After months of speculation, Serbian Prime Minister Aleksandar Vučić announced early parliamentary elections in January 2016 for the spring of the same year. This was the second time that early elections were held in the middle of the legislative period after 2014, even though the ruling coalition had a stable majority, and thus de facto there was no legal basis for voting. Once again, the Prime Minister owed his citizens a coherent reason for this decision.
Vučić publicly stated that he needed a four-year mandate for the upcoming reforms on the way to EU membership – one that he had received from voters in 2014. Vučić’s move presumably had two main reasons: first, he wanted renewed confirmation of the painful economic policy measures that would be imminent in 2016; secondly, with the parliamentary elections, he aimed to strengthen his party SNS in the local elections and the elections in the Autonomous Province of Vojvodina.
The election campaign was dominated by the SNS and the omnipresence of its chairman by playing off the government’s media power. In terms of content, Vučić’s election campaign focused on two core messages – continuity in economic reforms, EU integration and regional cooperation and expansion of the position of power of the SNS through an election result of 50 plus percent of the votes. The democratic opposition failed in its attempt to agree on a common electoral alliance. Instead, she came up with two blocs – the alliance of the DS with some smaller parties, and a first-time alliance between the SDS and LDP of the formerly rival party leaders Boris Tadić and Čedomir Jovanović. In addition, the former Minister of Economic Affairs Saša Radulović took part in the election for the second time with his movement “Enough is enough”. On the far right, the radical party SRS hoped for a triumphant return to parliament. She based this hope on the return of her former party leader Vojislav Šešelj to the political stage. At the end of 2014, the UN war crimes tribunal temporarily released him home for health reasons. In the middle of the election campaign, on March 31, the tribunal announced its verdict against Šešelj and surprisingly acquitted him on all counts.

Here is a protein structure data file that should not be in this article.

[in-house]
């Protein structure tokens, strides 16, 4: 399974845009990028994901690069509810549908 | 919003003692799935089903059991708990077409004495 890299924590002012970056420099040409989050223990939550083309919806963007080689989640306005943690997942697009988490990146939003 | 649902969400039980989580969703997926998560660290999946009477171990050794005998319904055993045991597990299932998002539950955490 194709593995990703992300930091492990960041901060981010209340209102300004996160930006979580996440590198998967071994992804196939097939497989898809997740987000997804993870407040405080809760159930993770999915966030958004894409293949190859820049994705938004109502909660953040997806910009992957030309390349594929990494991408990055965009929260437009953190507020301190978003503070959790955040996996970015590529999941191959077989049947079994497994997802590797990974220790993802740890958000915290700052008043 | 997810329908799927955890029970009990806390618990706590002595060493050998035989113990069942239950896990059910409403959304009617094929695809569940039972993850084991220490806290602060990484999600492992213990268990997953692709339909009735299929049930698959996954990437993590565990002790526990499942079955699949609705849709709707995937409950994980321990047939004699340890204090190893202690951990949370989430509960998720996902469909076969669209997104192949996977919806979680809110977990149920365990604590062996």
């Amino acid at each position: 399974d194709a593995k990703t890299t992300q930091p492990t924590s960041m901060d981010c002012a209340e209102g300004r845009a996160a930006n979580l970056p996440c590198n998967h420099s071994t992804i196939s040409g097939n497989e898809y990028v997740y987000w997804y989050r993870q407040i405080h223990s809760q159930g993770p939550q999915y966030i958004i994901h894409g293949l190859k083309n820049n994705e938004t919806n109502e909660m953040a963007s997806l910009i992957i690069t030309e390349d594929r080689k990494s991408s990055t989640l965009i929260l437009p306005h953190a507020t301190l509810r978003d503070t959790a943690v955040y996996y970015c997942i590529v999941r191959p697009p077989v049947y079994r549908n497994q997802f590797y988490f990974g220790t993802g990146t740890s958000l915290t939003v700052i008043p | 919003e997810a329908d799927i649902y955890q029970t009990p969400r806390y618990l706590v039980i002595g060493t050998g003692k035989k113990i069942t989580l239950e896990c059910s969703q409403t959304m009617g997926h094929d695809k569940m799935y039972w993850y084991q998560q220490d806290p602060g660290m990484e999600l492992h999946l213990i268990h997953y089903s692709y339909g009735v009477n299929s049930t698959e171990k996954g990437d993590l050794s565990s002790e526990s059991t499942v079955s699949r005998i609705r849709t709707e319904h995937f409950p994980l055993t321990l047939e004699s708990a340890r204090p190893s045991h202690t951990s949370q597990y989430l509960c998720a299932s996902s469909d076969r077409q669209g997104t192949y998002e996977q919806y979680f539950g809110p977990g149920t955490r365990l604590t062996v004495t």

The polls that took place on April 24th, which had to be repeated on May 4th due to irregularities in some electoral districts, confirmed the ruling parties, but did not bring the result hoped for by the prime minister. With 48.25 percent of the vote, the SNS achieved almost the same result as in 2014, and its coalition partner SPS lost slightly to 11 percent. But at the same time this time 5 more electoral alliances / parties made it into parliament, in contrast to only 2 in 2014. The DS achieved an unchanged 6%, the alliance between the SDS and the LDP made it just over the five percent hurdle with 5.03%. Surprisingly, the movement “enough is enough” won 6%. On the political far right, the SRS returned to the House of Representatives with 8%; and the alliance of DSS and Dveri, with exactly 5% of the votes, also made it into the parliament again after two years.
With so many parties moving in, the number of parliamentary seats for the SNS (131) and SPS (30) has decreased significantly.
At the local level, Prime Minister Vučić’s plan worked: In Vojvodina, after 16 years, the opposition DS lost power to the SNS, which immediately gained an absolute majority of seats in the regional parliament.
Despite the relatively clear, renewed election victory of the SNS under its Prime Minister Vučić, the formation of the government took an unusually long time this time: it was not until August 11 that the Serbian parliament re-elected the same government coalition into office. As with the early elections, the public was left in the dark about the reasons for the sluggish coalition negotiations. Prime Minister Vučić replaced a total of 8 of his previous ministers – including one of his confidants, Justice Minister Selaković and the Minister of Economic Affairs Serdić, who is so important for the upcoming economic structural reforms – also without any explanation of the reasons. The leader of the Socialist Party, Ivica Dačić, remained Foreign Minister and Vice Chancellor.